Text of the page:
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AFRO-NETS> African participation in AFRO-NETS
- Subject: AFRO-NETS> African participation in AFRO-NETS
- From: Davidson Gwatkin <email@example.com>
- Date: Sat, 31 May 1997 13:06:54 -0400
African participation in AFRO-NETS
Ms. Tavrow's disagreement with my concern about American, European,
and International Agency domination of the Afro-Nets is thoughtful. Her
argument, as I understand it, is that Afro-Nets represents a step in the
right direction toward African involvement, in that at least Africans now
know what we North Americans are planning for them, whereas before we were
doing it behind their backs. And that over time, we can expect African
involvement to increase.
There's certainly a kernel of truth in this. But there would also be
a kernel of truth in the opposite argument that the net effect of Afro-Nets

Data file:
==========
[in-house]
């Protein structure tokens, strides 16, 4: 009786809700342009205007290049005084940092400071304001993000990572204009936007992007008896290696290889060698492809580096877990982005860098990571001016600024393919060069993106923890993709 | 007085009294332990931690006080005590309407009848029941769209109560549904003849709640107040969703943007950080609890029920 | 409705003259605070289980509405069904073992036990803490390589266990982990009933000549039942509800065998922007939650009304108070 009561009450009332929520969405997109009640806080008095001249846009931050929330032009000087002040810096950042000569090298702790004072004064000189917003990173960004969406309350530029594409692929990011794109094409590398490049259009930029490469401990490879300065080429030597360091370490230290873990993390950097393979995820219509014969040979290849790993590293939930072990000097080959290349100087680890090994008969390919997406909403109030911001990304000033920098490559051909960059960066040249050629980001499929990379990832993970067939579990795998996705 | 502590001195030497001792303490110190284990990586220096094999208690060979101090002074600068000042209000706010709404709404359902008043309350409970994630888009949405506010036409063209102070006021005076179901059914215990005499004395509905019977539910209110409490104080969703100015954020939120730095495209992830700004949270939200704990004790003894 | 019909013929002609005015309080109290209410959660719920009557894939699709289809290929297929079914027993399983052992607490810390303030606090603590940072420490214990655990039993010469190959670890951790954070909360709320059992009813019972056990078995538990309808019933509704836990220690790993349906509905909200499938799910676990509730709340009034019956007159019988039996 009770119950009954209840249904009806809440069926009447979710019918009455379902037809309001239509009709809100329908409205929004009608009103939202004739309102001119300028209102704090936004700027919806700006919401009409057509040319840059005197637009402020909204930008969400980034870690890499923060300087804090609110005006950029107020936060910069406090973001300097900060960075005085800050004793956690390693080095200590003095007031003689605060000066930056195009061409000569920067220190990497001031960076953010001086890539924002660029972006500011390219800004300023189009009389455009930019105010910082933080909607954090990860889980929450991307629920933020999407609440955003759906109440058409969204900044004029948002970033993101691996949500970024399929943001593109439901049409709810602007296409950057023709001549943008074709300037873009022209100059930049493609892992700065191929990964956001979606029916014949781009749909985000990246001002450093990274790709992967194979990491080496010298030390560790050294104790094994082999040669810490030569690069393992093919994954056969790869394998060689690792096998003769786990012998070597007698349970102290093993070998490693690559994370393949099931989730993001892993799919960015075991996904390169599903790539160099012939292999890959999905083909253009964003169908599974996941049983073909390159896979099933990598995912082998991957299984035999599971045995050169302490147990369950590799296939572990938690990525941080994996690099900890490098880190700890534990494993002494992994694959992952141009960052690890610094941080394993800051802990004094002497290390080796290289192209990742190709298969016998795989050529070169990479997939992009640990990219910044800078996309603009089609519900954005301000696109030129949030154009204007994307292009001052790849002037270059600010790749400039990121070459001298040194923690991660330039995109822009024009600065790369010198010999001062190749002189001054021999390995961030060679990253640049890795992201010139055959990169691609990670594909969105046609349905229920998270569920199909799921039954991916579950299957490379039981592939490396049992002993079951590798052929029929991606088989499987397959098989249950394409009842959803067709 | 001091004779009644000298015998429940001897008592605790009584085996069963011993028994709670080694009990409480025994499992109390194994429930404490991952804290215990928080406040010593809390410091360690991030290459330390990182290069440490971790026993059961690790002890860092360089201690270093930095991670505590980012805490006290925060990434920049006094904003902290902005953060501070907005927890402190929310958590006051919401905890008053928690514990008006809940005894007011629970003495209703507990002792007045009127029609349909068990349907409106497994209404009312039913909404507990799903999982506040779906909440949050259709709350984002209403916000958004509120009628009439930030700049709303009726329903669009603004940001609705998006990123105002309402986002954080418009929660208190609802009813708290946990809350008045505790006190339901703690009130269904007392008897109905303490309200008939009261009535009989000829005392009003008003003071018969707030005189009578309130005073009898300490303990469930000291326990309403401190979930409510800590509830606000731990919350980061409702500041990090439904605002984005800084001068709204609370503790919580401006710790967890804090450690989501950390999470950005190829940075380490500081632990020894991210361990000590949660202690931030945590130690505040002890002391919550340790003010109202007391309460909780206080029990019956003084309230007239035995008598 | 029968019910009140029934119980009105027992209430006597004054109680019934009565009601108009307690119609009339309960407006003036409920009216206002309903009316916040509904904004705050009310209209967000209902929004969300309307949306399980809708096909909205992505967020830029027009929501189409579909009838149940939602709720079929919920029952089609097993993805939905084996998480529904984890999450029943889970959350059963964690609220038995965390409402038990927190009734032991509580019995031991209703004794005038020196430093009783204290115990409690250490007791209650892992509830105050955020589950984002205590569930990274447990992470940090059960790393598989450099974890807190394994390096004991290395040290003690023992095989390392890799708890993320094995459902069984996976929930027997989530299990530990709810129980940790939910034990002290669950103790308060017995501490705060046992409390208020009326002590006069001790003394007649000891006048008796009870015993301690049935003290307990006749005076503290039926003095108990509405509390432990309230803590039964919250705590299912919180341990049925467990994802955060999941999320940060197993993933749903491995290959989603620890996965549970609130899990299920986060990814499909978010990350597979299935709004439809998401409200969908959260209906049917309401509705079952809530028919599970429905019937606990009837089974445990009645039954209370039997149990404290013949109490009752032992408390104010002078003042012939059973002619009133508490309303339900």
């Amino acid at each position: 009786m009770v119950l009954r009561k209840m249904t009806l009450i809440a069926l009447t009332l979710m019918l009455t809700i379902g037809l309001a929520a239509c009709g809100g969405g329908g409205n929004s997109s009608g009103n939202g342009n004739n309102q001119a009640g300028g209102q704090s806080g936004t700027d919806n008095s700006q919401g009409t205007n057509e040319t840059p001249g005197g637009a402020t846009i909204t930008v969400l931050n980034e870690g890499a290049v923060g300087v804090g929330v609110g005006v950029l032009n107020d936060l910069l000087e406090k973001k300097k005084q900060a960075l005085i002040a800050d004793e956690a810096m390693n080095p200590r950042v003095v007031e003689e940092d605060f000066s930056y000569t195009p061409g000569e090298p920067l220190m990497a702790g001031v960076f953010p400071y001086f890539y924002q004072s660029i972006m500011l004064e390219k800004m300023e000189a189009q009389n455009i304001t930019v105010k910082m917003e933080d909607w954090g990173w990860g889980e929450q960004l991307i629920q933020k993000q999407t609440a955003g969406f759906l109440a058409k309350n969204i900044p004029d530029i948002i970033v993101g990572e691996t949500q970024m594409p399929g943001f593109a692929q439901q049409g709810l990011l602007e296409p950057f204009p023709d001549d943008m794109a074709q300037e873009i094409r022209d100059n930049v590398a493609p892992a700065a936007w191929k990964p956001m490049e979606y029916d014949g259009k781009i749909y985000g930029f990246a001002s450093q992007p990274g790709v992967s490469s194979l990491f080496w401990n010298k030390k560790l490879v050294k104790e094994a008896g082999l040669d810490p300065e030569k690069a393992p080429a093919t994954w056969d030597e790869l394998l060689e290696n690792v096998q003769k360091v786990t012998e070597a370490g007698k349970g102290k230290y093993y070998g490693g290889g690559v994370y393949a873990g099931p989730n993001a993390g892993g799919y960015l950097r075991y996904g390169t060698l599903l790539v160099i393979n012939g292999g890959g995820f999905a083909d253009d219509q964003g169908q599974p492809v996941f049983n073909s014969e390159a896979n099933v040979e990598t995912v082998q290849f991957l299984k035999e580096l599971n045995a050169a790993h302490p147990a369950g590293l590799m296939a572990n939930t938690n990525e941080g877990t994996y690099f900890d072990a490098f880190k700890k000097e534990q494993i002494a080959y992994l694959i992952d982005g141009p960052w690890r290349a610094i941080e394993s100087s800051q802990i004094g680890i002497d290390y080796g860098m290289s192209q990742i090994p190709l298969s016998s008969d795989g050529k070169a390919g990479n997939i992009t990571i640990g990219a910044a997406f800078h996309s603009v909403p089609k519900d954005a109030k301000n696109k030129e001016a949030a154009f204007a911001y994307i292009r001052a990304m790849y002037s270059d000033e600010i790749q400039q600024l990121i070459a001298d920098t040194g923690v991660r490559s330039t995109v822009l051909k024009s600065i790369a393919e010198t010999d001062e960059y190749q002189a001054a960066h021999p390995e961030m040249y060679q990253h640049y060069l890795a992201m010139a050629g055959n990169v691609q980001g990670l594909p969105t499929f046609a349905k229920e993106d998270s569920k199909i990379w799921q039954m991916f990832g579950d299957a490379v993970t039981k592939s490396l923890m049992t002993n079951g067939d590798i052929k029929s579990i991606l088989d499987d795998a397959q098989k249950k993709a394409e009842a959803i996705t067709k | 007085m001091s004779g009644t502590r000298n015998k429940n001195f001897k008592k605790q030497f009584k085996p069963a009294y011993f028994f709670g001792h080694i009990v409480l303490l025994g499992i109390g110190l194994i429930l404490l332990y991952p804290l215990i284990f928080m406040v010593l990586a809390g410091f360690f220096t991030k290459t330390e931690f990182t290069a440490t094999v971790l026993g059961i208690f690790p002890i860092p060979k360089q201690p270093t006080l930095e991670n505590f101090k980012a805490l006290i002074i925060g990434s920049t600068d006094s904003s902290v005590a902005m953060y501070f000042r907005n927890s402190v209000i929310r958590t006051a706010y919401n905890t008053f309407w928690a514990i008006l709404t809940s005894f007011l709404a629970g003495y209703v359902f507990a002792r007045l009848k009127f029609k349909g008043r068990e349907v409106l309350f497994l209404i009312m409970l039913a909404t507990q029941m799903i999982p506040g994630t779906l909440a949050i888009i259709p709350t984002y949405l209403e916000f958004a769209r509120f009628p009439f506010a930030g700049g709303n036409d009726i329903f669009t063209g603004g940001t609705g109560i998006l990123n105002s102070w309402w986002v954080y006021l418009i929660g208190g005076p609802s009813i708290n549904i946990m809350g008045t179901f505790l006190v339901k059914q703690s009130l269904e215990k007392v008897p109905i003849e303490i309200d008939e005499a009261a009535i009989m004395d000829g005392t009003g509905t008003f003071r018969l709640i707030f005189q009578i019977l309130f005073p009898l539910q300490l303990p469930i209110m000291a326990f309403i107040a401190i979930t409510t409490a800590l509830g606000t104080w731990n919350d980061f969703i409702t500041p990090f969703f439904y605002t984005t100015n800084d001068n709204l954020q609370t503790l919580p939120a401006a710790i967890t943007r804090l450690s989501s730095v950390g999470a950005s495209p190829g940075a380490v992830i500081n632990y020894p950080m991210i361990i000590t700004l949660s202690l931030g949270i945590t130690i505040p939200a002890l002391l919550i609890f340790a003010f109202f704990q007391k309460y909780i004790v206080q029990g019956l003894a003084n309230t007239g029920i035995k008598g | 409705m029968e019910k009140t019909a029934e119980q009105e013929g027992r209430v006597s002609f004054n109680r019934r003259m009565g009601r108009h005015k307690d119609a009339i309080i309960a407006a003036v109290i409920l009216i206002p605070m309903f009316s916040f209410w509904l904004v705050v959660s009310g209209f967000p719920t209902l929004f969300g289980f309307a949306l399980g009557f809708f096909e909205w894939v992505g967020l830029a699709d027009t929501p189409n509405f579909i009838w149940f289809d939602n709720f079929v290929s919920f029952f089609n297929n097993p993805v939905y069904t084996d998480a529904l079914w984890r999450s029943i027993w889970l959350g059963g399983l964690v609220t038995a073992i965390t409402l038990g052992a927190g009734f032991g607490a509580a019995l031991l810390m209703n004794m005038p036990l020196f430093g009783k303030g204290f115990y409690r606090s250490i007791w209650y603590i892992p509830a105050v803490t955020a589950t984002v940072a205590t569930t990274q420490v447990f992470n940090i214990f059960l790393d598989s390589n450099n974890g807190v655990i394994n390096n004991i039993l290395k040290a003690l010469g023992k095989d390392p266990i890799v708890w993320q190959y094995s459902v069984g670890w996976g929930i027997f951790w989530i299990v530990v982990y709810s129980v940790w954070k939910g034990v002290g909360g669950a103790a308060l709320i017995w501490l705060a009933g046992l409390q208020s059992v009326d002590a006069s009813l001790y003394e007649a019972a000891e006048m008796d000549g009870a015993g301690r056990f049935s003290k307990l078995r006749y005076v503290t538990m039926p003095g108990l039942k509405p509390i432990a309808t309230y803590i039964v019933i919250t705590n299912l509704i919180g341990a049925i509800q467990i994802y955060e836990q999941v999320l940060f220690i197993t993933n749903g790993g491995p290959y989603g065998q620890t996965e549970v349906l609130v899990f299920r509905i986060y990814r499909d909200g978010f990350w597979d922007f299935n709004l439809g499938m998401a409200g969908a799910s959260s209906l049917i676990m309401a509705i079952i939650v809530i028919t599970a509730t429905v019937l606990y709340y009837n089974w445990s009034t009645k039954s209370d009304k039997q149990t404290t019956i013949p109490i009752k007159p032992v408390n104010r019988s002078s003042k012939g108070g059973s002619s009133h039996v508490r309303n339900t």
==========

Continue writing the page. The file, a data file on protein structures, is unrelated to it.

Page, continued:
is to increase the capacity of us North Americans, Europeans, international
agency people to dominate intellectually by making it easier for us to
communicate among ourselves through a medium which, while open to Africans
in principle, is in fact for the moment at least beyond the means of most
potentially interested Africans to access on a regular basis.
Ms. Tavrow's comment, and the even more striking silence from other
participants, make it pretty clear that I'm very much in the minority on
this point. So that if is to be guided by the majority view of it's
current participants, there is little basis for concern or for any special
effort to increase the participation of Africans who currently lack the
means for this purpose.
This would be a misguided position, in my view, given just how
unrepresentative current users appear to be of the entire population of
potential participants with a legitimate interest in African health. I
still think it would be well worth doing the survey of usage I suggested
earlier, to determine whether there is in fact an issue here. Then if
there is, I would advocate not waiting for the natural course of events --
inevitably quite slow, and often quite unpredictable -- to increase African
participation. Rather, the next step in Afro-Nets' development should be
an aggressive drive to increase African participation.
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